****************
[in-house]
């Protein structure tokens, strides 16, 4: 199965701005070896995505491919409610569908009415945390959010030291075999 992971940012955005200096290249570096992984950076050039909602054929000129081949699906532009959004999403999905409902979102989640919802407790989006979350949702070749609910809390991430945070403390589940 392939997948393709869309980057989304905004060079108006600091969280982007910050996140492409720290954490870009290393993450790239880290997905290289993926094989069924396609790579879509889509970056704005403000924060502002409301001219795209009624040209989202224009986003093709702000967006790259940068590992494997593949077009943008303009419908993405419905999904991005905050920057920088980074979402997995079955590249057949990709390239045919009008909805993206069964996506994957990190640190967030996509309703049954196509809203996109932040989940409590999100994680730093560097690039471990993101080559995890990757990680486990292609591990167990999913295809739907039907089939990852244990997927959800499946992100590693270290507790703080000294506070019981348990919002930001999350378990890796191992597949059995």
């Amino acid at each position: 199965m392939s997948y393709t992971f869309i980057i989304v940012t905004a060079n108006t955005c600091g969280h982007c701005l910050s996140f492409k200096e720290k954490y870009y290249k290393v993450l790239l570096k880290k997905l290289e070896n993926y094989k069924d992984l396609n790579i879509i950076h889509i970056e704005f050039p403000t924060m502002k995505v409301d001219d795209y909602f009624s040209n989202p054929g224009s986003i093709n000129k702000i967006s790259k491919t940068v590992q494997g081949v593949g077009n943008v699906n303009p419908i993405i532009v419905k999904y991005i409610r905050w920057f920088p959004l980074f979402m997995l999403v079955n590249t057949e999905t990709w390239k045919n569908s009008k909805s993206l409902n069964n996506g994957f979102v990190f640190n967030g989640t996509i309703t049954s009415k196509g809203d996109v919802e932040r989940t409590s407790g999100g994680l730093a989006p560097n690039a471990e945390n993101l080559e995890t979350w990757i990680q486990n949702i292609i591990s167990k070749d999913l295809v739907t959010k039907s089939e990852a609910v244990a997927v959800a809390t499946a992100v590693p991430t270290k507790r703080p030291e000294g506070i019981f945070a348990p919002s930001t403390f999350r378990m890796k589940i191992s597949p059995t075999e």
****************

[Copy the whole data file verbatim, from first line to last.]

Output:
[in-house]
């Protein structure tokens, strides 16, 4: 199965701005070896995505491919409610569908009415945390959010030291075999 992971940012955005200096290249570096992984950076050039909602054929000129081949699906532009959004999403999905409902979102989640919802407790989006979350949702070749609910809390991430945070403390589940 392939997948393709869309980057989304905004060079108006600091969280982007910050996140492409720290954490870009290393993450790239880290997905290289993926094989069924396609790579879509889509970056704005403000924060502002409301001219795209009624040209989202224009986003093709702000967006790259940068590992494997593949077009943008303009419908993405419905999904991005905050920057920088980074979402997995079955590249057949990709390239045919009008909805993206069964996506994957990190640190967030996509309703049954196509809203996109932040989940409590999100994680730093560097690039471990993101080559995890990757990680486990292609591990167990999913295809739907039907089939990852244990997927959800499946992100590693270290507790703080000294506070019981348990919002930001999350378990890796191992597949059995």
């Amino acid at each position: 199965m392939s997948y393709t992971f869309i980057i989304v940012t905004a060079n108006t955005c600091g969280h982007c701005l910050s996140f492409k200096e720290k954490y870009y290249k290393v993450l790239l570096k880290k997905l290289e070896n993926y094989k069924d992984l396609n790579i879509i950076h889509i970056e704005f050039p403000t924060m502002k995505v409301d001219d795209y909602f009624s040209n989202p054929g224009s986003i093709n000129k702000i967006s790259k491919t940068v590992q494997g081949v593949g077009n943008v699906n303009p419908i993405i532009v419905k999904y991005i409610r905050w920057f920088p959004l980074f979402m997995l999403v079955n590249t057949e999905t990709w390239k045919n569908s009008k909805s993206l409902n069964n996506g994957f979102v990190f640190n967030g989640t996509i309703t049954s009415k196509g809203d996109v919802e932040r989940t409590s407790g999100g994680l730093a989006p560097n690039a471990e945390n993101l080559e995890t979350w990757i990680q486990n949702i292609i591990s167990k070749d999913l295809v739907t959010k039907s089939e990852a609910v244990a997927v959800a809390t499946a992100v590693p991430t270290k507790r703080p030291e000294g506070i019981f945070a348990p919002s930001t403390f999350r378990m890796k589940i191992s597949p059995t075999e």